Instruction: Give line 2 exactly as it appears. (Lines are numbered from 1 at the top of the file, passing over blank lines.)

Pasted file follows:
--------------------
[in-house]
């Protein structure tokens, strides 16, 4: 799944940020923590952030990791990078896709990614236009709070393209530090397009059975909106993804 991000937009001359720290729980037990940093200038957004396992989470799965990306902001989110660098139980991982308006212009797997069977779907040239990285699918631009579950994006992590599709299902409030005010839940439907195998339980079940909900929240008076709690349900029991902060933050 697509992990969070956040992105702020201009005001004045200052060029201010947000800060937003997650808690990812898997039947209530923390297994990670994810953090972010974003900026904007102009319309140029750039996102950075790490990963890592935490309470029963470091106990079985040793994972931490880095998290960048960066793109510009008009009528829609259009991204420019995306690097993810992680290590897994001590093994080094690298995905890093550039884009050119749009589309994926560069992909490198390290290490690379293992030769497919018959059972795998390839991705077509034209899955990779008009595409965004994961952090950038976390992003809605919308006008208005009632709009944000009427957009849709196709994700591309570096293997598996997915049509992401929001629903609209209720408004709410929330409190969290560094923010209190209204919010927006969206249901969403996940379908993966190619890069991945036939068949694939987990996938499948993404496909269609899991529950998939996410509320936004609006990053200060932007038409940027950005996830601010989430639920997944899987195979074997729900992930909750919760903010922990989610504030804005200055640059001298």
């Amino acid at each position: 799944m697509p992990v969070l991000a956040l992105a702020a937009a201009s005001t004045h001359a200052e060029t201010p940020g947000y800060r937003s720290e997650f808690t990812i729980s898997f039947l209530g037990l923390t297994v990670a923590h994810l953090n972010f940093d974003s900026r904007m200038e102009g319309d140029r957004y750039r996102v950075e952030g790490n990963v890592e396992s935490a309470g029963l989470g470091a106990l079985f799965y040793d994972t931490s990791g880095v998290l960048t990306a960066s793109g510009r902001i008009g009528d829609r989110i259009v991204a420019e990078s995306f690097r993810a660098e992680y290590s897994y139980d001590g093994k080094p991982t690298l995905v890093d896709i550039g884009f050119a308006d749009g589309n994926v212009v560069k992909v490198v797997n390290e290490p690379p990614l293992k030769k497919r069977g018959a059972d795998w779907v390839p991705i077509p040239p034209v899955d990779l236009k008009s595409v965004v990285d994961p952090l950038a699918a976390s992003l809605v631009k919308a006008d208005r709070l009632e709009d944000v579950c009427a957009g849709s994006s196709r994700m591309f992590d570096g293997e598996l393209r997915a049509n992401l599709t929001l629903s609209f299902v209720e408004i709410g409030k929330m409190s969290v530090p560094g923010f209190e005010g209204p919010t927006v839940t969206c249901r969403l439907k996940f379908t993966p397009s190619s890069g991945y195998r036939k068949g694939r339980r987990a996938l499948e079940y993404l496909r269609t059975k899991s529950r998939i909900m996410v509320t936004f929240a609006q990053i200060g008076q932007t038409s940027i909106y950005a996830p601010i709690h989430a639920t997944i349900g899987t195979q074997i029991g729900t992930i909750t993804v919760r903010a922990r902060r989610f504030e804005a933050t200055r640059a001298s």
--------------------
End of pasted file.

């Protein structure tokens, strides 16, 4: 799944940020923590952030990791990078896709990614236009709070393209530090397009059975909106993804 991000937009001359720290729980037990940093200038957004396992989470799965990306902001989110660098139980991982308006212009797997069977779907040239990285699918631009579950994006992590599709299902409030005010839940439907195998339980079940909900929240008076709690349900029991902060933050 697509992990969070956040992105702020201009005001004045200052060029201010947000800060937003997650808690990812898997039947209530923390297994990670994810953090972010974003900026904007102009319309140029750039996102950075790490990963890592935490309470029963470091106990079985040793994972931490880095998290960048960066793109510009008009009528829609259009991204420019995306690097993810992680290590897994001590093994080094690298995905890093550039884009050119749009589309994926560069992909490198390290290490690379293992030769497919018959059972795998390839991705077509034209899955990779008009595409965004994961952090950038976390992003809605919308006008208005009632709009944000009427957009849709196709994700591309570096293997598996997915049509992401929001629903609209209720408004709410929330409190969290560094923010209190209204919010927006969206249901969403996940379908993966190619890069991945036939068949694939987990996938499948993404496909269609899991529950998939996410509320936004609006990053200060932007038409940027950005996830601010989430639920997944899987195979074997729900992930909750919760903010922990989610504030804005200055640059001298």